The Fijians should have been hopping mad after getting belted by the All Blacks.
Three All Black tries were open to question - not that there is much serious questioning when a Pacific Island country gets a raw deal against a rugby superpower.
Fiji needed to make Dunedin a battleground by opening a PR war to change the subconscious thinking among referees. The whistlers are conditioned to believe certain teams are better than others and rule accordingly, in a sport where interpretation is nine-tenths of the law.
Pacific Island teams are stereotyped as poorly disciplined, so penalties and yellow - or even red - cards against them are seen as supporting evidence rather than matters for debate.
Stu Dickinson awarded a highly dubious penalty try against Fiji on Friday night. The Fijian scrum was in retreat, but no obvious offence was committed, and Dickinson didn't provide any details.
You can bet your bottom dollar the penalty try would not have been awarded against a top country. Further to this, one All Black try was preceded by a blatant Mils Muliaina knock-on.
Another similarly looked doubtful.
Fiji and the other small rugby nations must fight their own battles because no one else will.
Winning a fair deal from referees could be just as important as cash handouts from the IRB. Footing it on the world stage will do more for their game than anything else. They need to make a song and dance. They need to do what coaches of major teams often do, and put pressure on the referees.
They need to ensure that the little things that add up to big things go in their favour more than they do now.
Sitiveni Sivivatu ranks among the most difficult assignments for any selector. The Fijian wizard is a snoring timebomb. He can appear half asleep for half a season or even half a game, then suddenly burst into life.
You could hardly blame the All Black coaches for dropping Sivivatu after his awful Super 15 form, and yet he remains a potential World Cup matchwinner.
Dropping Sivivatu from the initial All Black squad, then immediately restoring him for players already injured, was a motivational masterstroke. Maybe Graham Henry always planned it that way.
Sivivatu is an enigma though - his form can be nigh on impossible to gauge, yet the inside word is coaches treasure the way he reads a game.
He was sharp and industrious against Fiji, but you still can't be sure that he's up to bigger assignments. The way he trundles back in defence makes you want to scream.
Even as one of his biggest fans, I still wouldn't completely trust Sivivatu going into a major World Cup game.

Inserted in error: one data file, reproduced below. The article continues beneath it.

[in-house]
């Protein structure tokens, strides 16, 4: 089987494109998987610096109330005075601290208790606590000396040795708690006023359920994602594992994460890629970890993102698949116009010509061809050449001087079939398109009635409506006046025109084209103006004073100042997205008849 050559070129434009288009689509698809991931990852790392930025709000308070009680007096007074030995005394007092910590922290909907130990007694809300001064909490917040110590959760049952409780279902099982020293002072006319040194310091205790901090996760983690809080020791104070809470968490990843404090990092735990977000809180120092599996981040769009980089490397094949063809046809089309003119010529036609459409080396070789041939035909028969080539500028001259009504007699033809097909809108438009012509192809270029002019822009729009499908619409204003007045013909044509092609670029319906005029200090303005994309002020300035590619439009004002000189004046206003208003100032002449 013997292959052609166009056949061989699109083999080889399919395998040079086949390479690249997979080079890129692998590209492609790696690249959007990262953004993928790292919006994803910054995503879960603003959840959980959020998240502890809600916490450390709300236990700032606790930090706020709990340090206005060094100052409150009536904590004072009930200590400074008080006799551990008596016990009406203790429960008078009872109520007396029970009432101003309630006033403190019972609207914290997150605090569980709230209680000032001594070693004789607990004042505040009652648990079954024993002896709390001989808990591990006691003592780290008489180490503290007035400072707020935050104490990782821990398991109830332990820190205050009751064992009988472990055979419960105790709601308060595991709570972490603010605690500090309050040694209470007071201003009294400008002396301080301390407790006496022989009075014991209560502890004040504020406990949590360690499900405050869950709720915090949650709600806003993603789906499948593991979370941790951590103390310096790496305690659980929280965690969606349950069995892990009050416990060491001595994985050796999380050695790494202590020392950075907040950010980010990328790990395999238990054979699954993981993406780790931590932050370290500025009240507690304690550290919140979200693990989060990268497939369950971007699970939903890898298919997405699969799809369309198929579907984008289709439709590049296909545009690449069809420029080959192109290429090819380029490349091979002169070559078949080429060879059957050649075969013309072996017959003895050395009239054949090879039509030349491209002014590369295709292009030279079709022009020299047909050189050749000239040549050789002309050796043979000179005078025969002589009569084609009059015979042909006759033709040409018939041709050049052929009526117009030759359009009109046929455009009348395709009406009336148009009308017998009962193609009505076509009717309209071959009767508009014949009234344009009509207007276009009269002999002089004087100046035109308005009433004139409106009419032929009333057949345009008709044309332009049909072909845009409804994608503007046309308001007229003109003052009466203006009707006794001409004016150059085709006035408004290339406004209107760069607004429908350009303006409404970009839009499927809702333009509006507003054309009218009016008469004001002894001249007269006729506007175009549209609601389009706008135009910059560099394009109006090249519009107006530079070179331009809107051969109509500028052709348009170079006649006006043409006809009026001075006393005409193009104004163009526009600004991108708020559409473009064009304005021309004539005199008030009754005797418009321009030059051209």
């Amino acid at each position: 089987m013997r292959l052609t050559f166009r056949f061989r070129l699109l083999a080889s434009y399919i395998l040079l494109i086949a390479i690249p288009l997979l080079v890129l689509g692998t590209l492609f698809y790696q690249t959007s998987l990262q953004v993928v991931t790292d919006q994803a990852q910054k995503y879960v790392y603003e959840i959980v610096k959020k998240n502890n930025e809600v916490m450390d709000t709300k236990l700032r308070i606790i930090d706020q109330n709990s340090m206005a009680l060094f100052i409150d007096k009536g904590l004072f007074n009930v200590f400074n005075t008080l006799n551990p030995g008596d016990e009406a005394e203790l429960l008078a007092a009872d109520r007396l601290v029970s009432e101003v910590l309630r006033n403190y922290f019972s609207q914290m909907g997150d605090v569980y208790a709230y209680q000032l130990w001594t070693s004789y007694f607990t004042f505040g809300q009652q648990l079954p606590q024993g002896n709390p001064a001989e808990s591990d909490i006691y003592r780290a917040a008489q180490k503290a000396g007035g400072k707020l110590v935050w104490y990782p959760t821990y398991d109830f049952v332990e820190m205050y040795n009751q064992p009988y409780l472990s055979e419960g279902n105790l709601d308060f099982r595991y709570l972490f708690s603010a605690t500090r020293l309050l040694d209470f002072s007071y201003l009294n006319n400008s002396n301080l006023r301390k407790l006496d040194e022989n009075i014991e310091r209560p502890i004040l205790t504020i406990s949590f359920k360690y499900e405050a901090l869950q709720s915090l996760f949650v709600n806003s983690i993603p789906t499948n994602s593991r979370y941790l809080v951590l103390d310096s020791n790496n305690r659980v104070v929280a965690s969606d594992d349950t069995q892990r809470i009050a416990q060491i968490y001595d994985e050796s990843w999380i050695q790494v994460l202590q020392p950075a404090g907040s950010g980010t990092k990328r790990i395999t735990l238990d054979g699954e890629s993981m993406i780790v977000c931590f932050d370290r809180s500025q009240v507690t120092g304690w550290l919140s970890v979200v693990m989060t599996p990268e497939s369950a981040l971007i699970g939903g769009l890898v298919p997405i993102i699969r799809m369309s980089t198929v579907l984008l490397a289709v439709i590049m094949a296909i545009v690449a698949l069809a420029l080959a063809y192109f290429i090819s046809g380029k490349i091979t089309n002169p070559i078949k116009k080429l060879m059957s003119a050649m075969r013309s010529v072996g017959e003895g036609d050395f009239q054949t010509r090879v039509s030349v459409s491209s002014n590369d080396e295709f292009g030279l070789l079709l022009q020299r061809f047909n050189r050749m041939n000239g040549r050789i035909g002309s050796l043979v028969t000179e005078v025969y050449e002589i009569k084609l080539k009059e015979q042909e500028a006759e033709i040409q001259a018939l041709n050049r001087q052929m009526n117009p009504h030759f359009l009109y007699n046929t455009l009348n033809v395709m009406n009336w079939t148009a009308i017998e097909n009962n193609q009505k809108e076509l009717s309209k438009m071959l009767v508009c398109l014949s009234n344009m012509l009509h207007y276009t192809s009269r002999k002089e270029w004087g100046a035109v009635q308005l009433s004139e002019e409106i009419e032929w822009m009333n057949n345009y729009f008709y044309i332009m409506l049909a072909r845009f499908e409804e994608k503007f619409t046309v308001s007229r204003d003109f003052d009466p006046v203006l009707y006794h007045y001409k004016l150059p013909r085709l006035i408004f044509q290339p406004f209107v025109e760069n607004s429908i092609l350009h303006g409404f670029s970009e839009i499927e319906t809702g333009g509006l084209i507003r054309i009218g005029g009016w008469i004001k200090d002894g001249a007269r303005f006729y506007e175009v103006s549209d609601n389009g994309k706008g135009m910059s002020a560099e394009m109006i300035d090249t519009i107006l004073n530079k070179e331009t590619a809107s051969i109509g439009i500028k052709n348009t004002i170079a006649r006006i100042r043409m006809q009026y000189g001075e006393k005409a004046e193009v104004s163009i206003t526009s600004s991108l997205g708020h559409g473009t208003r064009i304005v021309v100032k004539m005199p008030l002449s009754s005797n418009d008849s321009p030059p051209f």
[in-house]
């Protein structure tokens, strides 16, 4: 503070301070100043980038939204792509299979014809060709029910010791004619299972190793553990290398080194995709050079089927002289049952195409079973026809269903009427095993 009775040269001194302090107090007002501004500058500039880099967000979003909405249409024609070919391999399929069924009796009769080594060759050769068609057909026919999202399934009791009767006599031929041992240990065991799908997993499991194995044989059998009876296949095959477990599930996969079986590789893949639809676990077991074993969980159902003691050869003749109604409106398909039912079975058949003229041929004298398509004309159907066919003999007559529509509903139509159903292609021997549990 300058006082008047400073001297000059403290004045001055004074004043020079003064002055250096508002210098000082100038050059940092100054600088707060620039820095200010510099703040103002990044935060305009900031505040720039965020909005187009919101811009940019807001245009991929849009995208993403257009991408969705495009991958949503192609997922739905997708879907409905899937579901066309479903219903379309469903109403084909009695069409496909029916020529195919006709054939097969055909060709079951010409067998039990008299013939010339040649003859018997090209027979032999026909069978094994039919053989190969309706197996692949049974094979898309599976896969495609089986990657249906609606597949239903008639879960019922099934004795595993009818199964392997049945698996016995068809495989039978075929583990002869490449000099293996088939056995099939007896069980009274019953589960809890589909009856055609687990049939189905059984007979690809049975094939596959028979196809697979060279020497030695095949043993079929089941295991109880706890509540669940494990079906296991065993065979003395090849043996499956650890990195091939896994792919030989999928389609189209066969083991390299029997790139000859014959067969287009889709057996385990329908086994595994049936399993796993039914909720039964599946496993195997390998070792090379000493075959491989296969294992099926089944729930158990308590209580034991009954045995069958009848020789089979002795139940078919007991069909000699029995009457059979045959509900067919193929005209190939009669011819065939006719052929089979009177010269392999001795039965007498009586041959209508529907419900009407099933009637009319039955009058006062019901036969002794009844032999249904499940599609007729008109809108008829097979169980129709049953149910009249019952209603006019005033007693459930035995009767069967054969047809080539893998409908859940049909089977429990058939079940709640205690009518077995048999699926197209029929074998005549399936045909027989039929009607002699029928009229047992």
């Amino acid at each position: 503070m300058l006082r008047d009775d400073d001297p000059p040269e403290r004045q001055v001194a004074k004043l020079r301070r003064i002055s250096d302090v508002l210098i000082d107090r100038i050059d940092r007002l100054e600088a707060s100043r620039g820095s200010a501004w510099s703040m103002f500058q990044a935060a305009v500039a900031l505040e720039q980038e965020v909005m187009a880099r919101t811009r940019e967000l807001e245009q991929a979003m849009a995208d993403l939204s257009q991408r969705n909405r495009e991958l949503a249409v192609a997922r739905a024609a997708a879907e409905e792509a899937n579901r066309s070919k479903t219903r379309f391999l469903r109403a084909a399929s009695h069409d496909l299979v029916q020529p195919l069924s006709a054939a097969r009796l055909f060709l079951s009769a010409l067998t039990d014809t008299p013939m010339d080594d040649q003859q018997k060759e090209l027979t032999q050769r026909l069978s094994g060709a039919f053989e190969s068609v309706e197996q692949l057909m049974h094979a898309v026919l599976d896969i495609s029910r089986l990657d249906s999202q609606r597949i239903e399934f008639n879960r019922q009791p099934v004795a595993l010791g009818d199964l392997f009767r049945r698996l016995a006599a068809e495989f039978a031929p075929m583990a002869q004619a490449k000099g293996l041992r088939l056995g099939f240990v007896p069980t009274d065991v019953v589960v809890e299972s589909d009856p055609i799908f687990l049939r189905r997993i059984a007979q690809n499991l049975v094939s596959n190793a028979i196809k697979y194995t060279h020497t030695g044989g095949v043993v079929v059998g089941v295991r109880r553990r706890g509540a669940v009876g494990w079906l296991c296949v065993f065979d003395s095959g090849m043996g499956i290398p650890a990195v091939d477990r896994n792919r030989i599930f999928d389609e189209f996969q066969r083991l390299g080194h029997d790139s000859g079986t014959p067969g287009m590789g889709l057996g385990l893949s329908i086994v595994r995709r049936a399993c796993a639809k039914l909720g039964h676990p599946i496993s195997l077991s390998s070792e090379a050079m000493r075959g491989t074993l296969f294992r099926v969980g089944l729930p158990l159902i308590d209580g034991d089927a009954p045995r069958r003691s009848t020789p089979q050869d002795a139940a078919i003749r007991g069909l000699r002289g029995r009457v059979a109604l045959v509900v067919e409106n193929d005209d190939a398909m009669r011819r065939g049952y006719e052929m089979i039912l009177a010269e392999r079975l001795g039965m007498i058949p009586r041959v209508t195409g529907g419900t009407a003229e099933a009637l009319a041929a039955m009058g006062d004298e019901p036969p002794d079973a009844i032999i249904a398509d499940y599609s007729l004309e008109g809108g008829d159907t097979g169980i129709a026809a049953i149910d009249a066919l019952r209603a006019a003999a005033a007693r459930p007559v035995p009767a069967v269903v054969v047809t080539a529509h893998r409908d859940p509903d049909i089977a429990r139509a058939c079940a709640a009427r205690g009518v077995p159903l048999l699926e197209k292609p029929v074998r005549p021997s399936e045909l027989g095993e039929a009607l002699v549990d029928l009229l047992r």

WALLABIES' POLE POSITION
Australian coach Robbie Deans has found the answer to one problem - goalkicking. James O'Connor has emerged from the pack of duffers to grab pole position when it comes to aiming at the poles.
ITM CUP KIND OF WORKS
The compacted ITM Cup draw this season is one crazy piece of work - and yet it kind of works. We in the media might pontificate about the over-saturation of rugby, and yet wall-to-wall footy suits many fans.
The ITM Cup has a few major points in its favour:
* The football is often open and entertaining and looks like rugby the way we used to know it, or the way we think we remember the game.
* It satisfies the parochial aspect and our traditional tribalism in a way that the Super 15 combos often fail to do, although it has more of a reserve-grade image these days.
* A lot of fans prefer daytime rugby which encourages better games because the lighting is superior, the temperature warmer, and less moisture is about.
The Ranfurly Shield clash in Christchurch on Saturday was a ripper and a contender for the best game of the year. The successful formula should set the NZRU thinking. The smaller the venue, the better the ITM Cup games work. Big stadiums with sparse crowds are depressing.
The Ranfurly Shield clash was all the better, I would argue, for being held at Rugby Park rather than AMI Stadium. The ground felt alive, and the players responded.
Moving north ... Perhaps Eden Park No 2 could be developed as a boutique football ground, perfect for the ITM Cup, the Warriors' NRL matches and a few Phoenix/All Whites games. A situation like this exists at Twickenham, where the Stoop, a 15,000-capacity ground, hosts Harlequins home games.
The people who run Auckland might also reconsider the situation at Western Springs, cross speedway's palm with silver, build a mid-sized football stadium there and get sport humming in this city again.
Western Springs was to have been home to the Warriors, before the deal fell over in a mysterious turnaround in the mid-1990s.
Congratulations to Southland for lifting the Ranfurly Shield, and to captain Jamie Mackintosh for an excellent interview after the match. He reminded everyone of the troubles Southland rugby had been through, and the significance the Shield win would have in turning things around.
SEEING RED OVER BOOTS
Conservative souls are seeing red over the colour of the All Blacks' boots. You could see this coming, and we all have trouble moving with the times at times.
But move you must, troops - the world is an evolving place. Kids love colourful boots - end of story.
There was once a time when the smallest of tattoos could cost a person their employment, whereas now people from all walks of life have learned not only to celebrate body art, but that it carries lessons about individual freedoms and expression.
Fluoro boots are another form of expression for people these days.
And anyway, New Zealand is overly obsessed by the colour black, both sporting-wise and sartorially. Those bright boots better reflect our Pacific neighbourhood. And finally, let's face it - all sports have to keep the sponsors happy to some degree.
Southland rugby - the Ranfurly Shield match in Christchurch stirred the blood.
WHAT TO WATCH
John Smit's Springboks are coming, although they don't look the real deal on the evidence of Saturday night's test against Australia.